North Korea Assassins Bumped Off Kim Jong Un's Brother With Deadly Nerve Agent That Could Kill 'Tens of Thousands' in Chemical War: Pentagon Report

North Korean missiles
This undated picture released by North Korea's Korean Central News Agency (KCNA) via KNS on March 7, 2017 shows the launch of four ballistic missiles by the Korean People's Army (KPA) during a military drill at an undisclosed location in North Korea. AFP Photo/KCNA via KNS/STR/South Korea

North Korea is prepared to use its stockpiles of chemical and biological weapons if war breaks out with the U.S. and its allies, according to a letter Pentagon chiefs sent to lawmakers.

The letter, written by Rear Adm. Michael J. Dumont, the vice director of the Pentagon's Joint Staff, details how a conflict between North Korea and the U.S. could play out.

Amid rising tensions between Washington and Pyongyang, the letter notes the difficulty of establishing the "'best- or worst-case casualty scenarios'" should war break out with North Korea, given the proximity of South Korean capital Seoul to the de-militarised zone and uncertainty over how much warning the U.S. would have of a North Korean attack.

Addressed to Democrat Congressmen Ted Lieu of California and Ruben Gallego of Arizona, the letter lays out the stark potential consequences of conflict with the rogue state, and says that North Korea could resort to using its stockpile of chemical and biological weapons.

The letter also said that Pentagon leaders "assess that North Korea may consider the use of biological weapons" and that the country "has a long-standing chemical weapons program with the capability to produce nerve, blister, blood and choking agents."

It offers lawmakers a classified briefing on plans the U.S. has in place to counter a chemical weapons attack from North Korea.

The Center for Nonproliferation Studies estimates North Korea has between 2,500 and 5,000 metric tons of chemical weapons, including a large supply of VX, the deadliest nerve agent ever created. VX was used by two alleged North Korean assassins to kill North Korean leader Kim Jong Un's half brother in a Malaysian airport in February.

Hamish de Bretton-Gordon, former commanding officer of the U.K. Chemical, Biological, Radiological and Nuclear Regiment (CBRN) and NATO's Rapid Reaction CBRN Battalion, has warned that tens of thousands could be killed in the event of a North Korean VX attack.

"I think we now know that they have 5,000 tons of VX," de Bretton-Gordon said, speaking to NBC News in September. "We know they have missiles capable of firing 4,000 to 6,000 miles, probably with a payload of half a ton, so half a ton of VX in those missiles could kill tens of thousands of people, and they could do that now, so that is a genuine concern."

In a June article in Bulletin of the Atomic Scientists, the military historian Reid Kirby said the types of artillery along the demilitarized zone, and vulnerability of children and the elderly, meant that a North Korean attack using the nerve agent Sarin could kill as many as 2.5 million people in Seoul and injure millions more.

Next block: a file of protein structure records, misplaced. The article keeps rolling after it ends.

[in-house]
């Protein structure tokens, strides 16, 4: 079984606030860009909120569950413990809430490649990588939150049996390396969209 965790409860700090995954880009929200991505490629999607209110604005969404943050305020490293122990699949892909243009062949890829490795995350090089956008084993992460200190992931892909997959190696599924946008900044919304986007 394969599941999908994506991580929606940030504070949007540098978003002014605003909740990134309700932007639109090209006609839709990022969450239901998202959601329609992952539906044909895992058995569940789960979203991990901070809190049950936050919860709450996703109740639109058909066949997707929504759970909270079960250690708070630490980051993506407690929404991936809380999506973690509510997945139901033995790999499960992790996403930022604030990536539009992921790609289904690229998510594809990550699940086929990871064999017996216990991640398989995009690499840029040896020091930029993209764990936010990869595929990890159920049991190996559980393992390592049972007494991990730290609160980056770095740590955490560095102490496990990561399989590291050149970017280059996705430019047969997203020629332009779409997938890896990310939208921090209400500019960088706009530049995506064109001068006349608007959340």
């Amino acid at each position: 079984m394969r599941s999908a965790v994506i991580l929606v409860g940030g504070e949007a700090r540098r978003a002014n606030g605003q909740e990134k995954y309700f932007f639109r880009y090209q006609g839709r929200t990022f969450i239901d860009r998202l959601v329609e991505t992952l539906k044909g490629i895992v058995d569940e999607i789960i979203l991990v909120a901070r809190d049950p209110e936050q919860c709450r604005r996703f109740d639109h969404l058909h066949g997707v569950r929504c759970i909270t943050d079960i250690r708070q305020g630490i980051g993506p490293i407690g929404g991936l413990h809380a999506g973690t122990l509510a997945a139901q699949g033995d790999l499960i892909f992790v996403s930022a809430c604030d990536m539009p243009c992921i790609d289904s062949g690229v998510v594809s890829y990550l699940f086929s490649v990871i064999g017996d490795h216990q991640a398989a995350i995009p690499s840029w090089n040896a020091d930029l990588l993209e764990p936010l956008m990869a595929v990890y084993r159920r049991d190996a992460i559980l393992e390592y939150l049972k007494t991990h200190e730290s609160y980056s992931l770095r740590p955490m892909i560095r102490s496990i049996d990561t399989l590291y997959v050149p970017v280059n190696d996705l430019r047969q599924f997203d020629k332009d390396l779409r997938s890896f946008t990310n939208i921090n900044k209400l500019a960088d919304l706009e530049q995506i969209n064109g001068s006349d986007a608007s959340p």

Others experts though argue that there is little reliable information about the extent of North Korea's chemical and biological weapons program, and the state would likely rely on its extensive arsenal of weapons less dangerous to handle than biological agents in the event of an attack.

"Very little is known for sure about North Korea's alleged bioweapons program. Much of the available data is drawn from scant intelligence estimates issued by the US, Russian, and South Korean governments, most of these estimates over a decade old," wrote Sonia Ben Ouagrham-Gormley, an associate professor in the biodefense program at George Mason University, in July.

"More broadly, what is missing in assessments of the North Korean bioweapons threat is an understanding of the conditions required to produce bioweapons successfully—and an evaluation of whether North Korea meets the required conditions."

North Korea is not a signatory of the 1997 Chemical Weapons Convention, outlawing chemical weapons. Japanese Prime Minister Shinzo Abe warned in April that North Korea could target Japan with a missile loaded with Sarin, a highly toxic nerve agent.

The letter affirms the Pentagon's backing for the sanctions regime imposed on North Korea and diplomatic pressure, and "change in the offensive posture of North Korea's forces."

"We remain postured to respond in the event of a provocation or conflict, and we have taken all appropriate measures to protect our allies, the Republic of Korea (ROK) and Japan, and U.S. Forces in those countries," the letter reads.

The letter was a response to a request to Defense Secretary James Mattis from Lieu and Gallego, in which they requested estimated Pentagon casualty figures from a war with North Korea.

President Donald Trump arrived in Japan Saturday for his first trip to Asia as U.S. president, with North Korea likely to be among the major topics under discussion.

As part of the 12-day trip, Trump will also visit South Korea, China, Vietnam and the Philippines.